This was a hard lesson to learn but  I knew if I didn’t learn it and learn it fast, my life would pay the ultimate price.  In the rare disease community we should talk about this more. The effects on bullying on mental and emotional health and how to live with our differences rather than against them. This will be a continuation but just thought I share a little with you today! Nothing fancy or even deep but honest thoughts from a real life experience.


Dealing with Suicide has been a large part of my truth. I hope to talk about this more. I believe as we begin to accept difference more and find purpose and beauty in difference  the less we have to have these conversations. I’ve learned from personal experience that even though suicide seemed like the final answer, it wasn’t the sensible answer. Purpose and Life was!


I’m Black, I’m Female and I’m Disabled!

I’m an avid believer that Representation matters. That a person from every minority group should be present. How else can we effectively communicate the problems that every American faces. In my time in interning at the Georgia State Capitol I realized that I was not represented.

To be clear I identify  with more than one minority group. I am female, I am black and I am disabled. However, the minority group I relate to the most and that I believe transcend cultural barriers and skin tone is my disability.

When I step into most environments I see other black people and I see plenty of women.But it is pretty rare that I meet someone who is disabled or who has a facial difference. Most of my life I never cared much about being black. I mean my family was black and I was surrounded by other black people. I never cared much either in being a girl . I had a sister, cousins, my mom and a plethora of friends that were all women. However, what I did care about the most was being different. The only one in a wheelchair. The only one with a facial difference,the only one with a feeding tube. To be honest my disability has affected my life more than the color of my skin. And I guess I should be grateful because I know many who came before me, that was not the case. I think about people like my grandmother who fought during the civil rights movement how she was denied basic necessities just because the color of her skin.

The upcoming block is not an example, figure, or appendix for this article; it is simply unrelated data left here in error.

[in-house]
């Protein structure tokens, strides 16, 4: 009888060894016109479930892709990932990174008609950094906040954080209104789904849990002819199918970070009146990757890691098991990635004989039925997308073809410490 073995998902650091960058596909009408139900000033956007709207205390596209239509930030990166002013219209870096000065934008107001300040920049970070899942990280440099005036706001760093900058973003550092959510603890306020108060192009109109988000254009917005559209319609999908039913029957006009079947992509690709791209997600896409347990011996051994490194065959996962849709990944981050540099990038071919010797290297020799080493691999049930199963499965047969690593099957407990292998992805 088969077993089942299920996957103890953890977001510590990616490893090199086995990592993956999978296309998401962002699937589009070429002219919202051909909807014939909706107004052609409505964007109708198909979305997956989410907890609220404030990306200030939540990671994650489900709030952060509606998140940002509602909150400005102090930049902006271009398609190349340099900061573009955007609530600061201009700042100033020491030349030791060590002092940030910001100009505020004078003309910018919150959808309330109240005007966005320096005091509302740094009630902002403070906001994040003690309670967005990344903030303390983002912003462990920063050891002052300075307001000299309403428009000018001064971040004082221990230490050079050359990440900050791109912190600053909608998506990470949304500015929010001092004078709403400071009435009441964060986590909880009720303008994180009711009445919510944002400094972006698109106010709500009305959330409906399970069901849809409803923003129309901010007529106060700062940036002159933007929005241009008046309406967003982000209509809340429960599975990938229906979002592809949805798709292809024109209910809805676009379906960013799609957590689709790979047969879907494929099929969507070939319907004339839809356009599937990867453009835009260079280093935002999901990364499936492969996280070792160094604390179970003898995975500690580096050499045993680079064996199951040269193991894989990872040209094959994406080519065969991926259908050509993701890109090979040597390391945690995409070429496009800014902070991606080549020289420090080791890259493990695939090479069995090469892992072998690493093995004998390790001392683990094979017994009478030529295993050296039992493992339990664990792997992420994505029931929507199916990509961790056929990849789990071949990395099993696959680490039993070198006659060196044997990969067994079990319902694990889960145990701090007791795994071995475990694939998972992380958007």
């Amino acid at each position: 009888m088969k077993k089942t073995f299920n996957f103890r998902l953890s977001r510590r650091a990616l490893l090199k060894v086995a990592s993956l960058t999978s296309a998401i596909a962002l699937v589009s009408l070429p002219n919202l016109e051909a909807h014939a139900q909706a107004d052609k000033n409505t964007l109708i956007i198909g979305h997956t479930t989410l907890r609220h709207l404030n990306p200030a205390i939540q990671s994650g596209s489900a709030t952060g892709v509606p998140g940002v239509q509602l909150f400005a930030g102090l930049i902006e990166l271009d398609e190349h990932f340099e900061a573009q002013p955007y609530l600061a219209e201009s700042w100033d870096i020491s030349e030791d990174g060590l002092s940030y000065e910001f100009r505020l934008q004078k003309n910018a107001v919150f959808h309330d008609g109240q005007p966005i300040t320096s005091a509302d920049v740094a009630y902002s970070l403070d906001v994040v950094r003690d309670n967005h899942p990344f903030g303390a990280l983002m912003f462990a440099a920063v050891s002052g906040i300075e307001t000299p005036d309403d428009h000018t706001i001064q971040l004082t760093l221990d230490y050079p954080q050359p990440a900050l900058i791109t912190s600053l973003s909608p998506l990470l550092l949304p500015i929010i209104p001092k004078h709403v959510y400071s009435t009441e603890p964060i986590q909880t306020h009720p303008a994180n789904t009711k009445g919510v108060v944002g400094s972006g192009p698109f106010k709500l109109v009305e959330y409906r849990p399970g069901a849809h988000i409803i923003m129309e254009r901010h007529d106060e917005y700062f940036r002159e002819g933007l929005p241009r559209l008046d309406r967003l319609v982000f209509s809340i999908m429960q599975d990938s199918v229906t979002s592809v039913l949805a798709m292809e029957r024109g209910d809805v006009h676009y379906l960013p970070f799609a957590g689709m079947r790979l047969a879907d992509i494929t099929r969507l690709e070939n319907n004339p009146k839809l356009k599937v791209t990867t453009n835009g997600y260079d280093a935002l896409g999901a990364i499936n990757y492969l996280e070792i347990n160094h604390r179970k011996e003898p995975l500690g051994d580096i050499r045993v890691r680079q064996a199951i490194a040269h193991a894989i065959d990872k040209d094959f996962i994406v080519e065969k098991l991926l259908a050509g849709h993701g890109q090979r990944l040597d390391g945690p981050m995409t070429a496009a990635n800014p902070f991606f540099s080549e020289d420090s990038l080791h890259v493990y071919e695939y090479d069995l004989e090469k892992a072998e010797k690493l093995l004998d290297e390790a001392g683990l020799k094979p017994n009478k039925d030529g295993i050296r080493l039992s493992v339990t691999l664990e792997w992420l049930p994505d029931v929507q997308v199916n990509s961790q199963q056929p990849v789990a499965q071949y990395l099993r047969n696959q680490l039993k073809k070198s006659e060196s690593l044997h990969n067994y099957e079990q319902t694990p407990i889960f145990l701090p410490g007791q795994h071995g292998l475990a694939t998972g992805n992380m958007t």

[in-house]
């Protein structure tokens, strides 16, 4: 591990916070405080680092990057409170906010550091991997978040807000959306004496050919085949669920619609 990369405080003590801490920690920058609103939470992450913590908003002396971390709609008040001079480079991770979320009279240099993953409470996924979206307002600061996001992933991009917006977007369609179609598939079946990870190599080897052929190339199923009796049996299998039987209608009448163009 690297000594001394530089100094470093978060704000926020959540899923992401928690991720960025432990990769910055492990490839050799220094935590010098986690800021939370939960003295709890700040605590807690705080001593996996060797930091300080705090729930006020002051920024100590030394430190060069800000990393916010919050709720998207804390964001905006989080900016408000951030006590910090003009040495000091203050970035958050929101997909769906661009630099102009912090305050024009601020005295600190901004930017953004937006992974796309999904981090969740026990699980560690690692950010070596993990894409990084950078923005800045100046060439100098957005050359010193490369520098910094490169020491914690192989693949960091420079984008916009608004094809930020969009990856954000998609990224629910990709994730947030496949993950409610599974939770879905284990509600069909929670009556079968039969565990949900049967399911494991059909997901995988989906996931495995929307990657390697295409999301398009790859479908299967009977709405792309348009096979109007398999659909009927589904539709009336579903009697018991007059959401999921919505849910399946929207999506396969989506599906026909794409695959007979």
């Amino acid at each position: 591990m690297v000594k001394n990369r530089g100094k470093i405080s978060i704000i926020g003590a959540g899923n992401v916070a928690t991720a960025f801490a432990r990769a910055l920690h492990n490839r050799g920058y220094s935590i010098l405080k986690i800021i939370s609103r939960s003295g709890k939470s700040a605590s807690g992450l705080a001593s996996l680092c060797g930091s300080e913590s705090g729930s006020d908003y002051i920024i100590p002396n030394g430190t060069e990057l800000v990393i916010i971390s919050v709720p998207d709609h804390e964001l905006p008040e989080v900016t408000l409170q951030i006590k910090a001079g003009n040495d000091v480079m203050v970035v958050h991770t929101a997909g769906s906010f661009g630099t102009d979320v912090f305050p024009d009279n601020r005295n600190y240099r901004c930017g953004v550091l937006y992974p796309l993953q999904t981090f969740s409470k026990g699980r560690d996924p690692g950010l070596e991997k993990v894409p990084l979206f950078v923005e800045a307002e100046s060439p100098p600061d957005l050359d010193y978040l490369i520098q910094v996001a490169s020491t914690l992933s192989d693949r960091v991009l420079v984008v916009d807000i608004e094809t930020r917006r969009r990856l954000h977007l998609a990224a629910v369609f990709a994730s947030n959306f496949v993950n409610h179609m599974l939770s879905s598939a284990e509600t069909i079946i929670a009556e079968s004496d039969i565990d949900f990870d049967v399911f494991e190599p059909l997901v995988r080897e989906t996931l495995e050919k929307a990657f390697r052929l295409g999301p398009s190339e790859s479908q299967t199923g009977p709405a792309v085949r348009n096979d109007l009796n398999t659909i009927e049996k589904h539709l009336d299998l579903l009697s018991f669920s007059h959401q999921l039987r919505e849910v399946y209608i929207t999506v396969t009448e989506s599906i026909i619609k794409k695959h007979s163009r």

Nevertheless, flashing forward 50 plus years , the issue of civil rights no longer hangs on topic of one’s skin color but it hangs on those with physical, mental, and developmental disabilities. And although it seems on the surface that many people with disabilities are treated fairly, a harsh reality remains that many are not. Many people across the spectrum of disabilities, especially Rare Disease are denied the right to basic necessity due to our country’s lack of education, care and knowledge on disability issues.

Now I know what your saying… “Rasheera, how can you make such a bold statement?” Well, I can because I live through it everyday. And I encounter people every day that have the same story as I. They are struggling financially, struggling to find care and support themselves due to their Rare Disease. So I guess the question is now…” what do we do?” ” Is there anything that can be done?” Well, Yes I believe that to  every problem there is always a solution waiting to found.

One of the solutions is Representation. While interning at the State Capitol I saw a total of 3 people that were noticeably disabled and 0 person that had a facial difference and 0 people that were in the state legislator. This discovery further affirmed the notion that in the event in which laws are that created specifically pertaining to the Disabled/ Rare Disease / Medically Fragile Community, it is imperative that we have someone from our community representing us. Why? Because someone from the inside has a better understanding and compassion more so than a person on the outside.  

You wouldn’t send a non Jewish person to speak on the behalf of Jewish people. The Face of Civil Rights movement was not Jimmy Carter, (even though he was President) ,it was Dr. Martin Luther King Jr.– why because he was a black man and he had a personal investment in seeing equal rights for all black people. The same concept applies to the Disabled Community. We have a lot of people speaking out on our behalf who have no disability or disease.  Representation matters! When there is no representation there is no voice.